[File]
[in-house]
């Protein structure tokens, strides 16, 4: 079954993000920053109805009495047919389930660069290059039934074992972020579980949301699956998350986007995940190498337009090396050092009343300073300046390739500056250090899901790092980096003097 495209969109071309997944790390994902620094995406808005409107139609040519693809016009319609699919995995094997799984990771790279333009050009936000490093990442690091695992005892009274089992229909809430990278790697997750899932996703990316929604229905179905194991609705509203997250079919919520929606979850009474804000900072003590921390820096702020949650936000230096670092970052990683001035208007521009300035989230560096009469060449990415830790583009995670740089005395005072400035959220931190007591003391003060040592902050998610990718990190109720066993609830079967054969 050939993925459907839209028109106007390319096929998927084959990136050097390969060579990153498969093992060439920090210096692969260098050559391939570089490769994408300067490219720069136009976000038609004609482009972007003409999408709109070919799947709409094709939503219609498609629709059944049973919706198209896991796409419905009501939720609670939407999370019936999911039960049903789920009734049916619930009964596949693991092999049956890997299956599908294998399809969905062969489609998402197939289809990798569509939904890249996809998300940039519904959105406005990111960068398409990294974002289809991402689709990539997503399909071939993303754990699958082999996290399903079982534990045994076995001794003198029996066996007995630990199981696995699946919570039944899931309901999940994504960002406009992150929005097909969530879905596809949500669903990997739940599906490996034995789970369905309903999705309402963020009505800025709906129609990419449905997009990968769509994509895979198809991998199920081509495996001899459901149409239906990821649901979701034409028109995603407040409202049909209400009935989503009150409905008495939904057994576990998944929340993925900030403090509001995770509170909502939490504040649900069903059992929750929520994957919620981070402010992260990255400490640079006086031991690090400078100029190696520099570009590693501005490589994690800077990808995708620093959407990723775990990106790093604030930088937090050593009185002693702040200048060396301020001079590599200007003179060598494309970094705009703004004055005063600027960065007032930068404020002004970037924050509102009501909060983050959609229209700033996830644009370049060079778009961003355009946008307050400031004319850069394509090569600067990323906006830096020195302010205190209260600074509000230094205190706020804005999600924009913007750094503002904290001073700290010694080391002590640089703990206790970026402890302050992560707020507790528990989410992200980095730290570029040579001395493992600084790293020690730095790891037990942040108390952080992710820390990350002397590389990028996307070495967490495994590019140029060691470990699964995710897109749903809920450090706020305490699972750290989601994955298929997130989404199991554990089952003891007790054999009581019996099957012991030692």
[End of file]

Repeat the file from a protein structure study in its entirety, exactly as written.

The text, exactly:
[in-house]
């Protein structure tokens, strides 16, 4: 079954993000920053109805009495047919389930660069290059039934074992972020579980949301699956998350986007995940190498337009090396050092009343300073300046390739500056250090899901790092980096003097 495209969109071309997944790390994902620094995406808005409107139609040519693809016009319609699919995995094997799984990771790279333009050009936000490093990442690091695992005892009274089992229909809430990278790697997750899932996703990316929604229905179905194991609705509203997250079919919520929606979850009474804000900072003590921390820096702020949650936000230096670092970052990683001035208007521009300035989230560096009469060449990415830790583009995670740089005395005072400035959220931190007591003391003060040592902050998610990718990190109720066993609830079967054969 050939993925459907839209028109106007390319096929998927084959990136050097390969060579990153498969093992060439920090210096692969260098050559391939570089490769994408300067490219720069136009976000038609004609482009972007003409999408709109070919799947709409094709939503219609498609629709059944049973919706198209896991796409419905009501939720609670939407999370019936999911039960049903789920009734049916619930009964596949693991092999049956890997299956599908294998399809969905062969489609998402197939289809990798569509939904890249996809998300940039519904959105406005990111960068398409990294974002289809991402689709990539997503399909071939993303754990699958082999996290399903079982534990045994076995001794003198029996066996007995630990199981696995699946919570039944899931309901999940994504960002406009992150929005097909969530879905596809949500669903990997739940599906490996034995789970369905309903999705309402963020009505800025709906129609990419449905997009990968769509994509895979198809991998199920081509495996001899459901149409239906990821649901979701034409028109995603407040409202049909209400009935989503009150409905008495939904057994576990998944929340993925900030403090509001995770509170909502939490504040649900069903059992929750929520994957919620981070402010992260990255400490640079006086031991690090400078100029190696520099570009590693501005490589994690800077990808995708620093959407990723775990990106790093604030930088937090050593009185002693702040200048060396301020001079590599200007003179060598494309970094705009703004004055005063600027960065007032930068404020002004970037924050509102009501909060983050959609229209700033996830644009370049060079778009961003355009946008307050400031004319850069394509090569600067990323906006830096020195302010205190209260600074509000230094205190706020804005999600924009913007750094503002904290001073700290010694080391002590640089703990206790970026402890302050992560707020507790528990989410992200980095730290570029040579001395493992600084790293020690730095790891037990942040108390952080992710820390990350002397590389990028996307070495967490495994590019140029060691470990699964995710897109749903809920450090706020305490699972750290989601994955298929997130989404199991554990089952003891007790054999009581019996099957012991030692």